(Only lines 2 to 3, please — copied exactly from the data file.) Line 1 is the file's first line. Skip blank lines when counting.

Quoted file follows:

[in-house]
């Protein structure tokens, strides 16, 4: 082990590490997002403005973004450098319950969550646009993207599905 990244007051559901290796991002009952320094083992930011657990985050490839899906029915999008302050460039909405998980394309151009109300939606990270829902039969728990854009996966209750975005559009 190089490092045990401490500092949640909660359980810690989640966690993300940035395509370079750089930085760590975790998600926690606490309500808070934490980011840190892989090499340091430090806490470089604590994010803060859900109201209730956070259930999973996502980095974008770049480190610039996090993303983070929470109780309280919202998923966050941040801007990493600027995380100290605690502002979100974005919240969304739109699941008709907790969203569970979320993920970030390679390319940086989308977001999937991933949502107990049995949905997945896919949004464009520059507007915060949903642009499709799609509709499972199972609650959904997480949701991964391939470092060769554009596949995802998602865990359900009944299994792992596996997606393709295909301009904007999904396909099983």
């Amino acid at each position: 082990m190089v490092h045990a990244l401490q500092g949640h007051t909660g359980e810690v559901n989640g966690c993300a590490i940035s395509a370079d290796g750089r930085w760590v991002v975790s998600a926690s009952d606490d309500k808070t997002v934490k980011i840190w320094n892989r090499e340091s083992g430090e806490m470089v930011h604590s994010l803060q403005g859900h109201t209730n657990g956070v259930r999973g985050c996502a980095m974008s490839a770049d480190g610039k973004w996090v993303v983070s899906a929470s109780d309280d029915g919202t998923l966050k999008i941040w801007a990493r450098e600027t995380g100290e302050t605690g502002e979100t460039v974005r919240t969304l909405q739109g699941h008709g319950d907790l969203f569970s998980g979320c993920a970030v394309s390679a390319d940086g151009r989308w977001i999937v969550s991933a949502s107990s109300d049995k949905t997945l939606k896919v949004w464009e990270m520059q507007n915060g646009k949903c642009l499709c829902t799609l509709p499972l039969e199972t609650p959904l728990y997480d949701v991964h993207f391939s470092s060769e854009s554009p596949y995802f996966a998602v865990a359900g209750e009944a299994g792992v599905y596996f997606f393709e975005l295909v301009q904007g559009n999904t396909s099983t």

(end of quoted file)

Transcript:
């Protein structure tokens, strides 16, 4: 082990590490997002403005973004450098319950969550646009993207599905 990244007051559901290796991002009952320094083992930011657990985050490839899906029915999008302050460039909405998980394309151009109300939606990270829902039969728990854009996966209750975005559009 190089490092045990401490500092949640909660359980810690989640966690993300940035395509370079750089930085760590975790998600926690606490309500808070934490980011840190892989090499340091430090806490470089604590994010803060859900109201209730956070259930999973996502980095974008770049480190610039996090993303983070929470109780309280919202998923966050941040801007990493600027995380100290605690502002979100974005919240969304739109699941008709907790969203569970979320993920970030390679390319940086989308977001999937991933949502107990049995949905997945896919949004464009520059507007915060949903642009499709799609509709499972199972609650959904997480949701991964391939470092060769554009596949995802998602865990359900009944299994792992596996997606393709295909301009904007999904396909099983």
């Amino acid at each position: 082990m190089v490092h045990a990244l401490q500092g949640h007051t909660g359980e810690v559901n989640g966690c993300a590490i940035s395509a370079d290796g750089r930085w760590v991002v975790s998600a926690s009952d606490d309500k808070t997002v934490k980011i840190w320094n892989r090499e340091s083992g430090e806490m470089v930011h604590s994010l803060q403005g859900h109201t209730n657990g956070v259930r999973g985050c996502a980095m974008s490839a770049d480190g610039k973004w996090v993303v983070s899906a929470s109780d309280d029915g919202t998923l966050k999008i941040w801007a990493r450098e600027t995380g100290e302050t605690g502002e979100t460039v974005r919240t969304l909405q739109g699941h008709g319950d907790l969203f569970s998980g979320c993920a970030v394309s390679a390319d940086g151009r989308w977001i999937v969550s991933a949502s107990s109300d049995k949905t997945l939606k896919v949004w464009e990270m520059q507007n915060g646009k949903c642009l499709c829902t799609l509709p499972l039969e199972t609650p959904l728990y997480d949701v991964h993207f391939s470092s060769e854009s554009p596949y995802f996966a998602v865990a359900g209750e009944a299994g792992v599905y596996f997606f393709e975005l295909v301009q904007g559009n999904t396909s099983t």